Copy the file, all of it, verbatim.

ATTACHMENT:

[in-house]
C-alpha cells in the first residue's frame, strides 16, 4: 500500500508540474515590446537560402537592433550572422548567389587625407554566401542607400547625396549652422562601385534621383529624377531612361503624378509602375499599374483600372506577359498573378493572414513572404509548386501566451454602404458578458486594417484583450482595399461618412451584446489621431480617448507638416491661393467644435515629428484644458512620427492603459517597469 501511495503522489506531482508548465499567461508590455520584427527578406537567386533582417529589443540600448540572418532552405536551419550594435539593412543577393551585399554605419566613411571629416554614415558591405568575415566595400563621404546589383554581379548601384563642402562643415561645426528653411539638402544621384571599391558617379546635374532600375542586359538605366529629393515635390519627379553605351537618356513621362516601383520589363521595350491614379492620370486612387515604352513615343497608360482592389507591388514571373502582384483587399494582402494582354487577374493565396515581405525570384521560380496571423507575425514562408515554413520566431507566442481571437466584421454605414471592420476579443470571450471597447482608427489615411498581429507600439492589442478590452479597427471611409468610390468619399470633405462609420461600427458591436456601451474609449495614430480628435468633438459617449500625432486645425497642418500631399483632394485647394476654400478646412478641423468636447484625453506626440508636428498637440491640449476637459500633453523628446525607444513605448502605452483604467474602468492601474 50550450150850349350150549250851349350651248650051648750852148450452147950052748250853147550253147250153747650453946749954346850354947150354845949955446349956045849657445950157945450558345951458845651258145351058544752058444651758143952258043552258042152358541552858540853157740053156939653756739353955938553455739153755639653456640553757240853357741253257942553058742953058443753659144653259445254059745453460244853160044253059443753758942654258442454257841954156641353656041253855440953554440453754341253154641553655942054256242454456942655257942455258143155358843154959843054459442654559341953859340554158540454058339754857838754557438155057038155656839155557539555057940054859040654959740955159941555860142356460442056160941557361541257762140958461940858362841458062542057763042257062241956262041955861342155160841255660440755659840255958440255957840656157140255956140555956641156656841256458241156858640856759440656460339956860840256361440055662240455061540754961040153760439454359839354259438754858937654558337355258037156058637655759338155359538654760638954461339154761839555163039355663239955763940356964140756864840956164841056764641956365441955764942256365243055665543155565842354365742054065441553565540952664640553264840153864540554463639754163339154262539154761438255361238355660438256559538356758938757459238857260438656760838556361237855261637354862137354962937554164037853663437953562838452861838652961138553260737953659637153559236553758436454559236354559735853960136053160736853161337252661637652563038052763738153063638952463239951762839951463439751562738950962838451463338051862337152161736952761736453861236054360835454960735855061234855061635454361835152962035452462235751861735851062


[in-house]
C-alpha cells in the first residue's frame, strides 16, 4: 500500500508540474515590446537560402537592433550572422548567389587625407554566401542607400547625396549652422562601385534621383529624377531612361503624378509602375499599374483600372506577359498573378493572414513572404509548386501566451454602404458578458486594417484583450482595399461618412451584446489621431480617448507638416491661393467644435515629428484644458512620427492603459517597469 501511495503522489506531482508548465499567461508590455520584427527578406537567386533582417529589443540600448540572418532552405536551419550594435539593412543577393551585399554605419566613411571629416554614415558591405568575415566595400563621404546589383554581379548601384563642402562643415561645426528653411539638402544621384571599391558617379546635374532600375542586359538605366529629393515635390519627379553605351537618356513621362516601383520589363521595350491614379492620370486612387515604352513615343497608360482592389507591388514571373502582384483587399494582402494582354487577374493565396515581405525570384521560380496571423507575425514562408515554413520566431507566442481571437466584421454605414471592420476579443470571450471597447482608427489615411498581429507600439492589442478590452479597427471611409468610390468619399470633405462609420461600427458591436456601451474609449495614430480628435468633438459617449500625432486645425497642418500631399483632394485647394476654400478646412478641423468636447484625453506626440508636428498637440491640449476637459500633453523628446525607444513605448502605452483604467474602468492601474 50550450150850349350150549250851349350651248650051648750852148450452147950052748250853147550253147250153747650453946749954346850354947150354845949955446349956045849657445950157945450558345951458845651258145351058544752058444651758143952258043552258042152358541552858540853157740053156939653756739353955938553455739153755639653456640553757240853357741253257942553058742953058443753659144653259445254059745453460244853160044253059443753758942654258442454257841954156641353656041253855440953554440453754341253154641553655942054256242454456942655257942455258143155358843154959843054459442654559341953859340554158540454058339754857838754557438155057038155656839155557539555057940054859040654959740955159941555860142356460442056160941557361541257762140958461940858362841458062542057763042257062241956262041955861342155160841255660440755659840255958440255957840656157140255956140555956641156656841256458241156858640856759440656460339956860840256361440055662240455061540754961040153760439454359839354259438754858937654558337355258037156058637655759338155359538654760638954461339154761839555163039355663239955763940356964140756864840956164841056764641956365441955764942256365243055665543155565842354365742054065441553565540952664640553264840153864540554463639754163339154262539154761438255361238355660438256559538356758938757459238857260438656760838556361237855261637354862137354962937554164037853663437953562838452861838652961138553260737953659637153559236553758436454559236354559735853960136053160736853161337252661637652563038052763738153063638952463239951762839951463439751562738950962838451463338051862337152161736952761736453861236054360835454960735855061234855061635454361835152962035452462235751861735851062